Will it be Twitter that leads to the firing of Santos’ Pedro Caixinha?

Back in the good ol’ days, they probably just booed, or wrote letters to the editor or something. Now, angry fans take to Twitter, and in a world where even the most detached oligarchs can’t resist scrolling through their timelines, those irreverent 140-word protests can actually carry real weight.

Lately, it’s Santos Laguna fans making noise on the social network, sending waves of messages to Alejandro Irarragorri, the team’s president. The latest barrage came on Tuesday, after los Guerreros struggled to a 2-2 draw in its Copa MX opener. After the current holders capitulated their 2-0 lead to a second-tier side, fans responded with a what’s become an increasingly consistent message: We want to return to the glories of 2012. We can’t do that unless you fire manager Pedro Caixinha. #FueraCaixinha.

The difference between these tweets and the many that get tossed into social media’s black hole is their potential to find their target. Irarragorri is a progressive 43-year-old with impressive business savvy who is known for keeping up rapport with fans. On Saturday, he tweeted a message of his own after Santos dropped its second straight match to start the Clausura, saying he shared the fans’ frustration, but now is a time “to sow, cultivate and soon harvest!”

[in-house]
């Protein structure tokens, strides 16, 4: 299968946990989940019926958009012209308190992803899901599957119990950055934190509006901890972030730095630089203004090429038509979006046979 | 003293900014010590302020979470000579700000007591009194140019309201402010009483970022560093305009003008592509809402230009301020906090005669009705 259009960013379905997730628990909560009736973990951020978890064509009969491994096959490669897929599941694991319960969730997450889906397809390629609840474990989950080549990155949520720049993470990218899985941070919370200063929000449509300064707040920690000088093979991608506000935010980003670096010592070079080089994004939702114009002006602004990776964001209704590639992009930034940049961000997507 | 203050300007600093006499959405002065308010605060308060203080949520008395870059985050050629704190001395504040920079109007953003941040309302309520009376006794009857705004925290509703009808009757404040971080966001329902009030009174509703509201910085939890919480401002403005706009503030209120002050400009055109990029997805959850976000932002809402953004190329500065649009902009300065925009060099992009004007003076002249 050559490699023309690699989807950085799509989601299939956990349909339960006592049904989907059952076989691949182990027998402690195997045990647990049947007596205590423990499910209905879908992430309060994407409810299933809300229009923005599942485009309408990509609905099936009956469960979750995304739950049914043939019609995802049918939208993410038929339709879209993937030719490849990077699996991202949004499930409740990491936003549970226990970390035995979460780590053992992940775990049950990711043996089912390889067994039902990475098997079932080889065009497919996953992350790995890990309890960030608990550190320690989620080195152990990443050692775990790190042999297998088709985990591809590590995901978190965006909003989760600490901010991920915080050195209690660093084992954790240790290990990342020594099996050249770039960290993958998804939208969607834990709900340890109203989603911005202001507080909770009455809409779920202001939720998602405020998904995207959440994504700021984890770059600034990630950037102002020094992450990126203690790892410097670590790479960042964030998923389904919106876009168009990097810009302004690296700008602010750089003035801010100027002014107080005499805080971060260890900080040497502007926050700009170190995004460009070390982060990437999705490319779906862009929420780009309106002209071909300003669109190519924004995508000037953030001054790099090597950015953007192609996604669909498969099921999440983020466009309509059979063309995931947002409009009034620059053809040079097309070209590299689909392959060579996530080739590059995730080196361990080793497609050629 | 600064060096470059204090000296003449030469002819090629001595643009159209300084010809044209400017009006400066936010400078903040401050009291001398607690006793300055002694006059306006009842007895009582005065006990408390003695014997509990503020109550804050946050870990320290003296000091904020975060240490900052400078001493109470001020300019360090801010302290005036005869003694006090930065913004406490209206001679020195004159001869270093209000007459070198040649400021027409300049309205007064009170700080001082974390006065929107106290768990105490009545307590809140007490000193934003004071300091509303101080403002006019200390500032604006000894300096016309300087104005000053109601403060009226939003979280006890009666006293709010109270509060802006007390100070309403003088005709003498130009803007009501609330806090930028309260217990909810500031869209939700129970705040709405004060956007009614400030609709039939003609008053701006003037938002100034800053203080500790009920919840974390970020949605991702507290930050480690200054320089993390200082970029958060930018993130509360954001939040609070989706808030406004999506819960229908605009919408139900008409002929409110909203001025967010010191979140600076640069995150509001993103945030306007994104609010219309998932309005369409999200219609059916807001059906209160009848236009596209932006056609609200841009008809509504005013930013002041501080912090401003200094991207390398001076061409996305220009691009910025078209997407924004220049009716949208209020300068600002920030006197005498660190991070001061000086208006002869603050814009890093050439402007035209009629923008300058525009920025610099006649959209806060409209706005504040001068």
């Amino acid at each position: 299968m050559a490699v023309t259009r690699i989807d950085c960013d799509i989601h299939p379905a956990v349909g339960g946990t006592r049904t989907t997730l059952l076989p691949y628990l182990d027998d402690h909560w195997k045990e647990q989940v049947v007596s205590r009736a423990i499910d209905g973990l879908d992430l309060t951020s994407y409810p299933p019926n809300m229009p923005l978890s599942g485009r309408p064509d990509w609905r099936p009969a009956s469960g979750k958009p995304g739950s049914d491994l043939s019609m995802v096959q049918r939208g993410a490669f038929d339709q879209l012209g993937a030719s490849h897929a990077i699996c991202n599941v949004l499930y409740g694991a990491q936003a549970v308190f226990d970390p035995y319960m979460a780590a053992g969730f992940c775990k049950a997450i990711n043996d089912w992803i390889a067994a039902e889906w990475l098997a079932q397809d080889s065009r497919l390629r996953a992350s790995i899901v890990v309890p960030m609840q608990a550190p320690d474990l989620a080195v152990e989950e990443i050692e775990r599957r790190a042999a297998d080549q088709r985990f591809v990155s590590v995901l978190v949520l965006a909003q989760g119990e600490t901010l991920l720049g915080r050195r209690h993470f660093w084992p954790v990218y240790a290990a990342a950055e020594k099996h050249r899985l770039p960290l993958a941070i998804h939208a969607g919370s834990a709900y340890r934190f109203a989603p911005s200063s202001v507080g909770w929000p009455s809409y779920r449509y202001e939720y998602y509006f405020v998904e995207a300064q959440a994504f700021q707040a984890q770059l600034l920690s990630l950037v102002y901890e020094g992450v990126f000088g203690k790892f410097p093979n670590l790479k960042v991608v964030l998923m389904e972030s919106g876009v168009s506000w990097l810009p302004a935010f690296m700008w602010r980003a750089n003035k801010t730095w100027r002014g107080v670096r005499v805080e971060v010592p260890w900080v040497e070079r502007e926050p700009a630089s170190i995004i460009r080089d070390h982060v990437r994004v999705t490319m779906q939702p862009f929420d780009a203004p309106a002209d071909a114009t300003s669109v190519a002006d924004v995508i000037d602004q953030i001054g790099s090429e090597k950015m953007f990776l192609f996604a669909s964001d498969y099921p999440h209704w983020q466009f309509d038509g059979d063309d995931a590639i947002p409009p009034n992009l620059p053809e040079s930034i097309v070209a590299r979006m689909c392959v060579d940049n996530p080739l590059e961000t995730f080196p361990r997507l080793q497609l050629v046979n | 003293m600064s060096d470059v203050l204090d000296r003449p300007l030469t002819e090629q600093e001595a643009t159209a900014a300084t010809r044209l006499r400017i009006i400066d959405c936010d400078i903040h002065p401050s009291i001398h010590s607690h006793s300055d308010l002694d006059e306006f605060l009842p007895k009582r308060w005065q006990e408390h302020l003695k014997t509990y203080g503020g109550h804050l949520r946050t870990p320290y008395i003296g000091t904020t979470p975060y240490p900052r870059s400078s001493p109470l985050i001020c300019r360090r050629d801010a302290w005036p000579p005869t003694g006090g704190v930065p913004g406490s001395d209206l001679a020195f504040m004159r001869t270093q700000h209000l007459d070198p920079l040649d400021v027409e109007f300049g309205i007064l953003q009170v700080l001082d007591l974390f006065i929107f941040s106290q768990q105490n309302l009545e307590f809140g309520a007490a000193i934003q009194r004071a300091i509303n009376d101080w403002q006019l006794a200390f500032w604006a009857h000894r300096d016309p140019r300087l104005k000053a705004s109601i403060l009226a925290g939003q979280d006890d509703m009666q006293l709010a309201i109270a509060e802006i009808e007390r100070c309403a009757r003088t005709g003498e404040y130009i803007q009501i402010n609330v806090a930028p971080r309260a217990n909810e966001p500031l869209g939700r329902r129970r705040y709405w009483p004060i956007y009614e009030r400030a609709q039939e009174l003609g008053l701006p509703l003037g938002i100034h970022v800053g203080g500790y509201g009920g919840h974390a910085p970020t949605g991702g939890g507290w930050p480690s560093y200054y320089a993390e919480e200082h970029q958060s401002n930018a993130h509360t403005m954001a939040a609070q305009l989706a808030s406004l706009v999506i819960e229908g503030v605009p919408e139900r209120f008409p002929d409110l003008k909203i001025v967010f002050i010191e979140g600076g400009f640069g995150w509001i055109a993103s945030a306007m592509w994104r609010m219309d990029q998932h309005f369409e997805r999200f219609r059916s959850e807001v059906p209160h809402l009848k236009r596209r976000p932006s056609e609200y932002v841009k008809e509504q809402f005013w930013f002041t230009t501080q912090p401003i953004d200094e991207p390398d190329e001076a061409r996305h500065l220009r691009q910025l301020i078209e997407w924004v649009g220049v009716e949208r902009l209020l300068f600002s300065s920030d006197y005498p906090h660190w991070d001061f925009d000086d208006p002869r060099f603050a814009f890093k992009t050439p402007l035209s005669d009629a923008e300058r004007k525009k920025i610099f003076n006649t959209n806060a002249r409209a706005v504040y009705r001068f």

That stance — be patient with the coach — reflects an enlightened view in a league where teams change managers more often than Mr. Rogers changed shoes. The Portuguese boss has only been in charge since the 2013 Clausura, but in that time he has led his team to series of good-to-defensible finishes: sixth, second, fourth and most recently ninth in the standings. The team’s made the Liguilla semifinals in three of his four seasons in charge.

But there’s little sympathy for managers dropping results in Liga MX, where even finishing the regular season with the best record and winning a championship isn’t always enough to stay employed. Former Club América manager Antonio Mohamed discovered this last month when, after leading the Águilas to the Apertura title, his contract was not renewed.

One reason Irarragorri is seemingly giving Caixinha a long leash goes back to the metaphor: sow, cultivate. The wording alludes to the picked-over field Santos’ front office has left Caixinha. The talented core that he inherited – one that nearly claimed CONCACAF’s crown less than two years ago – has slowly been harvested.

Mexican international Oribe Peralta, the forward who scored so many goals for Santos as it won the Clausura in 2012, moved to Club América in the summer and won a title. Colombian Carlos Darwin Quintero, the architect of so many of Peralta’s goals and the scorer of many himself, has reunited with the star striker in the capital. Defenders Ivan Estrada and Felipe Baloy beat their attacking cohorts out of Torreón, leaving for other Mexican teams after the Clausura and Apertura in 2013, respectively. And goalkeeper Oswaldo Sanchez hung up his gloves a few weeks before the start of the current tournament.